As a follow up to last month’s post on how custom mouthpieces can protect your teeth and mouth from injury, I wanted to field some questions regarding what to do if you are unfortunate enough to have experienced dental trauma. With school and fall sports gearing up, you want to be prepared in case you find yourself with a dental emergency on your hands.
So what is considered a dental emergency?
Anytime a tooth breaks, cracks, becomes loosened, or is knocked out completely, is considered a dental emergency. Though obviously some injuries are more serious than others, it’s always better to give your dentist and call right away to let them help you judge the severity of the injury.
What should I do if my tooth or my child’s tooth is knocked out?
A tooth has the best chance of surviving dental trauma if you see your dentist within one hour of the injury – so call immediately. If you can find the missing tooth, handle it by the crown (top) and not the root (pointed part usually beneath the gum) so as not to damage the cells that are necessary to reattach the tooth to the bone. Gently rinse the tooth with water if there is visible dirt and debris, but do not scrub it. If it is a permanent tooth, the best thing to do is to place the tooth back in the socket and gently bite on some gauze or tissue while traveling to the office. If you are not comfortable with replanting the tooth, the next best thing is to put the tooth in a cup of saline, saliva, or milk until you get to the office. However, if a baby tooth is knocked out, it should not be replanted.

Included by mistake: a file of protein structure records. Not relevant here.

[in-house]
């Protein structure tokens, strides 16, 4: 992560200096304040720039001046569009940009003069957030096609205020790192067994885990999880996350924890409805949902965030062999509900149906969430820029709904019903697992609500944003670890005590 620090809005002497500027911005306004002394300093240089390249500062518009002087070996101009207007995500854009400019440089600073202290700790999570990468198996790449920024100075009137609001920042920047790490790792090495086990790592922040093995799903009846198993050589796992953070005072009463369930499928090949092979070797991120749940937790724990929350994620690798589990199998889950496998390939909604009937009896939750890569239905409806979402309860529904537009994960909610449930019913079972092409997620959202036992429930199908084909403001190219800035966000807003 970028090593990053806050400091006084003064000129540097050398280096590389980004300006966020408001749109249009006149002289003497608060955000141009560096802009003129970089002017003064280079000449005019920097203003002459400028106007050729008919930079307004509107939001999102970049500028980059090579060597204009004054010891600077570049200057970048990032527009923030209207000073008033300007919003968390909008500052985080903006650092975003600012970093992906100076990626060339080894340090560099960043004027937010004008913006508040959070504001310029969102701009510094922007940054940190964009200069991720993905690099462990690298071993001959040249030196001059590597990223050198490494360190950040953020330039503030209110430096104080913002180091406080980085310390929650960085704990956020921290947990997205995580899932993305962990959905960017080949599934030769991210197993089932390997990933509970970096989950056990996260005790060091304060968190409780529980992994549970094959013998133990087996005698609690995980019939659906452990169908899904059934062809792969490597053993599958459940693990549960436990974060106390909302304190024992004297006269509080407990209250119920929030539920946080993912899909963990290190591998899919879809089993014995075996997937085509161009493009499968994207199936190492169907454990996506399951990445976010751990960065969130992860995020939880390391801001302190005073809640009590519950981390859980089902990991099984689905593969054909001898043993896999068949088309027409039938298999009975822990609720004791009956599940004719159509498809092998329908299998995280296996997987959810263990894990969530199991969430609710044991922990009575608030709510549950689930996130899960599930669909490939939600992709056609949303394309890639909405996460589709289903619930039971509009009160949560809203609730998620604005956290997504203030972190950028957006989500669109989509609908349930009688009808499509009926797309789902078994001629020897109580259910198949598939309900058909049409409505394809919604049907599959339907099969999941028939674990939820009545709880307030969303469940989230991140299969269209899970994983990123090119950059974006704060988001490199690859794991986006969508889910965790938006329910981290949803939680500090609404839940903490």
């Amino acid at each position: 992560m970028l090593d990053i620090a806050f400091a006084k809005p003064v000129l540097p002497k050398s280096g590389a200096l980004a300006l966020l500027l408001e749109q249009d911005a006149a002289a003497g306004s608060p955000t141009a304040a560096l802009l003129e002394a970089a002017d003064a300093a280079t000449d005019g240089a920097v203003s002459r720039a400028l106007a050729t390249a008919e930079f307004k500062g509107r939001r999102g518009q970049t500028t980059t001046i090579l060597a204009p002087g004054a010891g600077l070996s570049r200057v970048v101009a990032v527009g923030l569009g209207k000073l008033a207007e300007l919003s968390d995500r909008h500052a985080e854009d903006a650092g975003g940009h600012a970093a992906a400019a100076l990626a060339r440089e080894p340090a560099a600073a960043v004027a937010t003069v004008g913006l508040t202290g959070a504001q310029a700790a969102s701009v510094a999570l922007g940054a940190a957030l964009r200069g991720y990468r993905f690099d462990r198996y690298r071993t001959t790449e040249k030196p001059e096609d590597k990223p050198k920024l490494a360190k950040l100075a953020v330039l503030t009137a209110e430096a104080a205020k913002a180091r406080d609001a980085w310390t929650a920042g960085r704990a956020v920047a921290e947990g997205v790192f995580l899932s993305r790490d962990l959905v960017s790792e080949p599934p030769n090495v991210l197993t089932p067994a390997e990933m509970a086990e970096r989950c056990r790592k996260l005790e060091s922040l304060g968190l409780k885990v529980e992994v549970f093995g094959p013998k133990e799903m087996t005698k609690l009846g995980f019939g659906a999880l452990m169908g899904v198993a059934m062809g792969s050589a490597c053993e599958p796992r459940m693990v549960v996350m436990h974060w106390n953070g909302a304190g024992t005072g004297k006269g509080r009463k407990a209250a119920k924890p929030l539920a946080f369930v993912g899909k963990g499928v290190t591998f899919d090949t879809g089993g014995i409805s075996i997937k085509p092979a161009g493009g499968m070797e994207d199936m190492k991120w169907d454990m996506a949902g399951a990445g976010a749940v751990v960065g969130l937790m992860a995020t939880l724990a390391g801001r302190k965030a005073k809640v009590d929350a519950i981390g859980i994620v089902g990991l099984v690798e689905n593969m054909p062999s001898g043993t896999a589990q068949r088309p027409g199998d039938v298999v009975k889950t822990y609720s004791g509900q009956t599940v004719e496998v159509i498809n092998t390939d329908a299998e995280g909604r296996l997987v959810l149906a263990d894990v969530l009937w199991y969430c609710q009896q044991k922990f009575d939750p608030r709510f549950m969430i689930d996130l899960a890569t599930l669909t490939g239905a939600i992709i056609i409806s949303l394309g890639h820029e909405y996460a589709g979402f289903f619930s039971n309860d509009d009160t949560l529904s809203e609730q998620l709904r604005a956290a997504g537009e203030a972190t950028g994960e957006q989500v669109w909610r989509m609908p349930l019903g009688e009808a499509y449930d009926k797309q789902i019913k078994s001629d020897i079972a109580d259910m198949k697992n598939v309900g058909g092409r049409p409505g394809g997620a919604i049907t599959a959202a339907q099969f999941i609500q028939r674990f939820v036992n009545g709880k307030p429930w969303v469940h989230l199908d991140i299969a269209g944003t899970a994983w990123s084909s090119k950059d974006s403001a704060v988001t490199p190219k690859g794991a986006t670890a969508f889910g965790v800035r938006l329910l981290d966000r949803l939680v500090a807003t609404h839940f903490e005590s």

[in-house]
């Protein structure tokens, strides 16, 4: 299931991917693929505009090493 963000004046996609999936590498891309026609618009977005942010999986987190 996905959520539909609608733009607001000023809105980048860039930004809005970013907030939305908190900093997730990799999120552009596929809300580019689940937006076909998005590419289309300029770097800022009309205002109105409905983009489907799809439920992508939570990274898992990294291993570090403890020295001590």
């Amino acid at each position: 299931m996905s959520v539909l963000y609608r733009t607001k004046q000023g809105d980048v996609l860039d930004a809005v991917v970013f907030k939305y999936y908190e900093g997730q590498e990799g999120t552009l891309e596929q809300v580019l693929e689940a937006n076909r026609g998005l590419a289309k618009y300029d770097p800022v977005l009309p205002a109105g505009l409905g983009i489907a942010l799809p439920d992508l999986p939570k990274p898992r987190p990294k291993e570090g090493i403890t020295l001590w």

What do I do if a tooth is pushed out of position?
Again, call your dentist right away. In the meantime, attempt to reposition the tooth to its normal alignment with light finger pressure – but don’t force it.
What about if a tooth is chipped or fractured?
Tooth fractures vary in degree of severity from uncomplicated (chipped enamel), to moderate (exposed dentin or nerve), to even complicated fractures that sever the tooth in half. If you or your child fractures a tooth, rinse his or her mouth with warm water and use an ice pack to reduce swelling. When you reach the dentist, an exam will determine if there are tooth fragments lodged in the tissue and what, if any, action needs to be taken to restore the tooth.
Our front office staff is familiar with many different dental emergency situations, so if you find yourself needing assistance, they’d be happy to help you navigate the emergency and get you in to see us as soon as possible!